of paint and variety of surface treatments.


Imagining these sculptures as competing with architecture seems to
elucidate on an earlier series of works: Minku’s Steeple series, painted
in the hundreds from roughly 2010-2012. Minku photographed a church steeple
viewable from the window of his apartment in Baltimore, Maryland, and mounted
them onto an indefinite number of masonite panels. The subsequent oil
paintings, all titled I See It, You See It, Everyday, are small
meditations on the steeple’s form, as it is affected by the seasons, time and
day. These Steeples elegantly combine his interest in color and
architecture; he isolates this particular structural element and uses color - a
physical quality already so difficult for us to describe - to speculate on its
infinite variability. Roughly the size of postcards, they recall the collages
of Ellsworth Kelly who also used investigations in color to create monumental
proposals. Such as his 9/11 memorial: a skewed square painted over a photograph
of ground zero in the New York Times, representing a vast field of green grass
that would inevitably change colors with the seasons.


Such speculation will remain the topic of debate for the
unforeseeable future. Particularly in New York, where spaces are
re-appropriated for all manner of use, it is not so far fetched to imagine
public monuments only visible from afar, from an apartment window, the coasts
of the city, the skylines; birds eye views, balconies and rooftops. That public
access could one day imply immense distances and the use of binoculars rather
than full on immersion or choreography. These sculptures as proposals remind us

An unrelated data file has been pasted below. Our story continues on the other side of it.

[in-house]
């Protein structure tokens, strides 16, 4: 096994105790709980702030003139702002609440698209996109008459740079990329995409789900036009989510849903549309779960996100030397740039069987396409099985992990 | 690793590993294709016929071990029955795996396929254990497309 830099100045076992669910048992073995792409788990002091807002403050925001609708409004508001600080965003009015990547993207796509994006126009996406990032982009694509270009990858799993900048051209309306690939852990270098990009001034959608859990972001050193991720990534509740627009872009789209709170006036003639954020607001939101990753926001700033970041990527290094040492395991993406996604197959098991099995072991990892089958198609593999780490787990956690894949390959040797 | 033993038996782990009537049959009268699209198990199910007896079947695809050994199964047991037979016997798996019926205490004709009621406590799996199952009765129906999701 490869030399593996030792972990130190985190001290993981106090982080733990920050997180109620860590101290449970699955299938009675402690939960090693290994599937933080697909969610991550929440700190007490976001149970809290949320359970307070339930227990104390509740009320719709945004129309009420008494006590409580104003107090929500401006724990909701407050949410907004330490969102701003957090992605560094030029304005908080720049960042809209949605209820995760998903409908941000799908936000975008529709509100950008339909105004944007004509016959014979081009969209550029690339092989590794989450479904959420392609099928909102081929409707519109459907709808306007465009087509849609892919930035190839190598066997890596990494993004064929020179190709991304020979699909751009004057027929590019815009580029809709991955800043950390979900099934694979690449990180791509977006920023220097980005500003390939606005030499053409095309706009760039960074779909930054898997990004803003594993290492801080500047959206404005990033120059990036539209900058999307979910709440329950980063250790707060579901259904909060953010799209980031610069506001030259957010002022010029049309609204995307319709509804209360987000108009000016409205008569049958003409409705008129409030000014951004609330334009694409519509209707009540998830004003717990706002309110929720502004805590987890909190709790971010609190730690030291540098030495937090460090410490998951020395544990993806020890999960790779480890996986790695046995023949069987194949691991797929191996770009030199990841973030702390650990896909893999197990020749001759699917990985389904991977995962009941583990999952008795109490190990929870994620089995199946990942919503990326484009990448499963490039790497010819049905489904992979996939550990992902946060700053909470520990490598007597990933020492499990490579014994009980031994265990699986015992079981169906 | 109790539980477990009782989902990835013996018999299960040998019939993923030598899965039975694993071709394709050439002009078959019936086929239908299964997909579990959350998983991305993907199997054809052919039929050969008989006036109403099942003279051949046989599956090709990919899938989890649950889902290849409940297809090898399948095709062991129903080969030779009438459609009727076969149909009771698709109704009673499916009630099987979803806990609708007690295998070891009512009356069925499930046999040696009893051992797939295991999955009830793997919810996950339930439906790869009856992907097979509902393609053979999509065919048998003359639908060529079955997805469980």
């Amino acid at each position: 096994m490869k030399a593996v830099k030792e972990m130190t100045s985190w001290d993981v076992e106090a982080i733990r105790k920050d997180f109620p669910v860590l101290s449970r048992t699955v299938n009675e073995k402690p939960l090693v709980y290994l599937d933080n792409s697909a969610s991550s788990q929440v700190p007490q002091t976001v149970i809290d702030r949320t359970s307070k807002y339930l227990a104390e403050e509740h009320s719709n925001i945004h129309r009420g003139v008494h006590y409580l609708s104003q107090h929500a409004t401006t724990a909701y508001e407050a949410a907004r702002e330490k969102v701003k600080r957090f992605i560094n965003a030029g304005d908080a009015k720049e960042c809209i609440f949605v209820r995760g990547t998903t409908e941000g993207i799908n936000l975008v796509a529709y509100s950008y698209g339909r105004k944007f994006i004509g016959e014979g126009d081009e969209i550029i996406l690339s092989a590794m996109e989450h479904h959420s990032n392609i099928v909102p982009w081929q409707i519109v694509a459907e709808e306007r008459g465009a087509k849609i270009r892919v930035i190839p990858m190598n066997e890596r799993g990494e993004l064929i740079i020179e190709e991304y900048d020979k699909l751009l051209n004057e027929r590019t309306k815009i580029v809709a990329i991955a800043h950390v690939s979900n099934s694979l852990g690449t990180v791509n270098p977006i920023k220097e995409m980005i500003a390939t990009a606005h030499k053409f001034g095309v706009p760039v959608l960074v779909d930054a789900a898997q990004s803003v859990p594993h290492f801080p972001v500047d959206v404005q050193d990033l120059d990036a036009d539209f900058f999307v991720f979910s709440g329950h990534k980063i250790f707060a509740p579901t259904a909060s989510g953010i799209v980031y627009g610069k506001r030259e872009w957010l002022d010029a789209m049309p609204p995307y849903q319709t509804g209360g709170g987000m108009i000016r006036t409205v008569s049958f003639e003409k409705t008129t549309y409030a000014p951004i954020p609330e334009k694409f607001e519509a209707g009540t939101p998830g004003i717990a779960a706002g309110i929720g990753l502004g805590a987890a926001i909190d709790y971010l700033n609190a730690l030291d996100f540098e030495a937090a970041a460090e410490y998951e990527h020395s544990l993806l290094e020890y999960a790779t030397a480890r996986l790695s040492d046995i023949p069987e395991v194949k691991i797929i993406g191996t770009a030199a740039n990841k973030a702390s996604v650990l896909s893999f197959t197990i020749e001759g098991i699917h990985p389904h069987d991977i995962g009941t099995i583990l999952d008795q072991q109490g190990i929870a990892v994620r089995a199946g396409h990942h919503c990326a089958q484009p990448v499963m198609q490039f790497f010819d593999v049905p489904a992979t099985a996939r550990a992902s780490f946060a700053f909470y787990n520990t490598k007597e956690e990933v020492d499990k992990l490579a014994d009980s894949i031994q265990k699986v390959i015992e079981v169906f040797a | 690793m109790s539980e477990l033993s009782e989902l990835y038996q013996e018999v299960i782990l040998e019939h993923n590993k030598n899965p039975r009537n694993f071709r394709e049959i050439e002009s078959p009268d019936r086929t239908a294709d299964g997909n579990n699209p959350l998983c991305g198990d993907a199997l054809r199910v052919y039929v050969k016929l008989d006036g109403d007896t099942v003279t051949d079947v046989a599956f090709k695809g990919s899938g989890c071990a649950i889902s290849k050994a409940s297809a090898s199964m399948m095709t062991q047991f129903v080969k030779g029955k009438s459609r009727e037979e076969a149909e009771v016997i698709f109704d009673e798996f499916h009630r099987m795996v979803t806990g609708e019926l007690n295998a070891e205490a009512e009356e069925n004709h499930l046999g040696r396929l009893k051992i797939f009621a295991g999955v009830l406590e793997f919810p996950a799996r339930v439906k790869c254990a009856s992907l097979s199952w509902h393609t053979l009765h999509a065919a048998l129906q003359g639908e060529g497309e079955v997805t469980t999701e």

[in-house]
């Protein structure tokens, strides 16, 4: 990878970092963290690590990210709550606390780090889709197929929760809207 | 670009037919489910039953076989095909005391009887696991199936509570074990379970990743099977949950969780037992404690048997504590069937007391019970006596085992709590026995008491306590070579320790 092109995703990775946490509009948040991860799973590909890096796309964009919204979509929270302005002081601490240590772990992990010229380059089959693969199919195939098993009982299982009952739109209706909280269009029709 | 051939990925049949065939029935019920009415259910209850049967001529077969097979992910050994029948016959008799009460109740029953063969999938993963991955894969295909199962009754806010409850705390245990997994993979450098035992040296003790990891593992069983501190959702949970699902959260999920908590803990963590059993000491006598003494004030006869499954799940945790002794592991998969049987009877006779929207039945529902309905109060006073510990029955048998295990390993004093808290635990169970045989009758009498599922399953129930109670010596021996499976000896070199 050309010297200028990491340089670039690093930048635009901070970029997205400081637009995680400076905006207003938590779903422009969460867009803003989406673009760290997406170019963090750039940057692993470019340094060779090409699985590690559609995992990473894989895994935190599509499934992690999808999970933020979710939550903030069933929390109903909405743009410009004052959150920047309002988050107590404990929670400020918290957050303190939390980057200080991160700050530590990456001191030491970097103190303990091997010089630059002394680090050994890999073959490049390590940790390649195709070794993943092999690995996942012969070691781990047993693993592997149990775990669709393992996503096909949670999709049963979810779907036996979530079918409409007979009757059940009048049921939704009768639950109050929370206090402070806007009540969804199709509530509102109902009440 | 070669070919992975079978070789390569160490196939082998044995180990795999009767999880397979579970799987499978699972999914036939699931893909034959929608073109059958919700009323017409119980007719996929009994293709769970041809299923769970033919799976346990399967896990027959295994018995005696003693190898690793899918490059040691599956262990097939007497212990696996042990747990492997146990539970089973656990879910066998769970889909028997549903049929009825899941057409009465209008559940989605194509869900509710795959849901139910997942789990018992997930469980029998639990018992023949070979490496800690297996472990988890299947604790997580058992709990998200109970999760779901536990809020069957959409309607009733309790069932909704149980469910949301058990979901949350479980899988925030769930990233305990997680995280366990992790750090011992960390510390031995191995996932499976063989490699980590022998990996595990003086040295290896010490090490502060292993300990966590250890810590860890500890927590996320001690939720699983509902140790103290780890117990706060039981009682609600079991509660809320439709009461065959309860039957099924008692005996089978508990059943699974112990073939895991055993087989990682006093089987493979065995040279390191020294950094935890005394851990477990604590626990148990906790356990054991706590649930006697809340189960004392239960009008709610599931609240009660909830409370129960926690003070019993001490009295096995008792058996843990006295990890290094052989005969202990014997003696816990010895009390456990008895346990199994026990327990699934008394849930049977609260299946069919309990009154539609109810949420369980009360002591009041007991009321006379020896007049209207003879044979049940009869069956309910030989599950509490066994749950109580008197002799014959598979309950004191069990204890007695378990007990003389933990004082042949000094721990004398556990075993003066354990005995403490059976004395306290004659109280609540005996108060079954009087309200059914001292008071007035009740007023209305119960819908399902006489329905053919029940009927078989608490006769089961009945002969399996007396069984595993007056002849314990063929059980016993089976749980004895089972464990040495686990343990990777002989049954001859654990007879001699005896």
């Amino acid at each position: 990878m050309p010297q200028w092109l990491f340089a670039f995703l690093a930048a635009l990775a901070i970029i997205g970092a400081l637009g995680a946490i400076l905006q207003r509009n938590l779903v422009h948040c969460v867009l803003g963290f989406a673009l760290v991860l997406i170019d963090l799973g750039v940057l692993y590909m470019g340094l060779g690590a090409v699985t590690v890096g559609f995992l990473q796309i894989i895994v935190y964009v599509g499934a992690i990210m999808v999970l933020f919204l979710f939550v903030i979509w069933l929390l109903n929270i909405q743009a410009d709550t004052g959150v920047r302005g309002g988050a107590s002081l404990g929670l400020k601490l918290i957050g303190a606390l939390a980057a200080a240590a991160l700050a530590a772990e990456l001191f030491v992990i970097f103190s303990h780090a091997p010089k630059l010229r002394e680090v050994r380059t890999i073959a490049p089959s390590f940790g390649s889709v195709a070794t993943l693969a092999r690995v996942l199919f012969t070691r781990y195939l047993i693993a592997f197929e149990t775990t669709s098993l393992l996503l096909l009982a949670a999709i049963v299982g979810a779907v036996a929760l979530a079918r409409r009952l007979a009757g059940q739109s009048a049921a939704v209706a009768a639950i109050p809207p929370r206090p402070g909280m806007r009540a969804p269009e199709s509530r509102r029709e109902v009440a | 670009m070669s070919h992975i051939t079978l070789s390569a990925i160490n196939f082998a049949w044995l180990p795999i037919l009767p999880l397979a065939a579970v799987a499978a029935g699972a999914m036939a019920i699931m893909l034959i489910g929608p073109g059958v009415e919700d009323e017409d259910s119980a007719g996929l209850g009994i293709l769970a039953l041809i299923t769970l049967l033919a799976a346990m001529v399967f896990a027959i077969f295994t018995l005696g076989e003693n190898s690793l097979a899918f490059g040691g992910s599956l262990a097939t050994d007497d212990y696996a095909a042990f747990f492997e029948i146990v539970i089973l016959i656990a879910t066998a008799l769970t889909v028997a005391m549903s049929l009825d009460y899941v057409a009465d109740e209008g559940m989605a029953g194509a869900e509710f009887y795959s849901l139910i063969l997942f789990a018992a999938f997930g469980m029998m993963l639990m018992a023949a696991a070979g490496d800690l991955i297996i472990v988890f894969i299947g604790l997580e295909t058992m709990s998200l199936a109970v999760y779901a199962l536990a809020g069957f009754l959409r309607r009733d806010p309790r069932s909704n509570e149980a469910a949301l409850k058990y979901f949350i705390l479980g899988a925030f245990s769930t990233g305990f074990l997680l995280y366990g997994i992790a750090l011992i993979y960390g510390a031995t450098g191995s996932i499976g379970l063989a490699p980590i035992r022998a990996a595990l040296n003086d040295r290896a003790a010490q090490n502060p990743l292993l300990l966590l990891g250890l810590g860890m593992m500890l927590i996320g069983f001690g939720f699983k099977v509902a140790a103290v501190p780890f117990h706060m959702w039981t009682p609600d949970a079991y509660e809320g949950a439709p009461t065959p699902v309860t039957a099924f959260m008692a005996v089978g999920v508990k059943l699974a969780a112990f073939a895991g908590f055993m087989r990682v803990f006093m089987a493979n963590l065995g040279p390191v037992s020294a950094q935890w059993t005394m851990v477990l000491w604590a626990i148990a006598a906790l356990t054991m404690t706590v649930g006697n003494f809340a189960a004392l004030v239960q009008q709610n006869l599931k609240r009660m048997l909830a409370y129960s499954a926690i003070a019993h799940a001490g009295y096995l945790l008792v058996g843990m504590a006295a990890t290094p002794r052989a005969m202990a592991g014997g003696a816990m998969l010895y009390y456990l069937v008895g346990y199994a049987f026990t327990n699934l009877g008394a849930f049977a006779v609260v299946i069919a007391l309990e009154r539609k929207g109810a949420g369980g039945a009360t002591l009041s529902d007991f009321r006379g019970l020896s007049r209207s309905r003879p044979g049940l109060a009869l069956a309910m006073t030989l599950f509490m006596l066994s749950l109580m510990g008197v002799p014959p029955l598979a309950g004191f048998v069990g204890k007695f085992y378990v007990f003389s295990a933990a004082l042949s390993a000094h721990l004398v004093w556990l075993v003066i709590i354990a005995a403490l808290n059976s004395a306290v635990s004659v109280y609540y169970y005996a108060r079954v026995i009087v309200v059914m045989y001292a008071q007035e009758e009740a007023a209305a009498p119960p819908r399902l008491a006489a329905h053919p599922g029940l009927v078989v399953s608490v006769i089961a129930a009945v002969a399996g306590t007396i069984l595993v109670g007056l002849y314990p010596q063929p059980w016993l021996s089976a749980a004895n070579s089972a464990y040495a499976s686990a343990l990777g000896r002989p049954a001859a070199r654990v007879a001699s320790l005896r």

of the collective movement through cities as we circulate through public transit
and automobiles, or dance around them.


The sculptures imply a common ground between the skull and the
water tower, the water tower and the antenna, brain and body, vessel and
beacon. I’m reminded of students at the University of Chicago, who will sit and
read inside Henry Moore’s Nuclear Energy, a campus monument to the
Manhattan project. Or the crowds that flood Anish Kapoor’s Cloud Gate in
Millennium Park nearly every day of the year. Consider that One World Trade
dwarfs many other skyscrapers in Manhattan on account of its spire.  I
imagine Minku’s sculptures occupying the roof of the 432 Park Avenue and
closing the gap between the tallest residential building in the world and the
tallest skyscraper in America.  


Minku’s sculptures do not occupy plazas. They speak to the immense
crises of public and private space in Manhattan, where razing historic hotels
makes space for construction and novelty feels obnoxious and perhaps insulting
to New Yorkers. These monuments are built for the rooftops, the balconies and
skylines. They are cubic, inert, insulators and not conductors, transmitters
and not receivers. Like an Ellsworth Kelly collage, these small, personal
sculptures circumvent conversations with other public art; they are
architectonic, as opposed to monumental.


Still indexical of a skull or human scale, in Minku’s new
sculptures replace the cavities of a human or bovine skull (one of which he has
kept in his studio for roughly two years) with plumbing, drainages and rooms.
Atop a high-rise, they enjoy patinas of acid rain, wind, soot and tar. They are
painted, stuccoed and occasionally vandalized. When it comes time to clean
them, there is no “correct” treatment or approach, rather, de-skilled workers
of the future will paint the surfaces of Minku’s sculptures idiosyncratically,
to compliment their wear.


June, 2017

Max Guy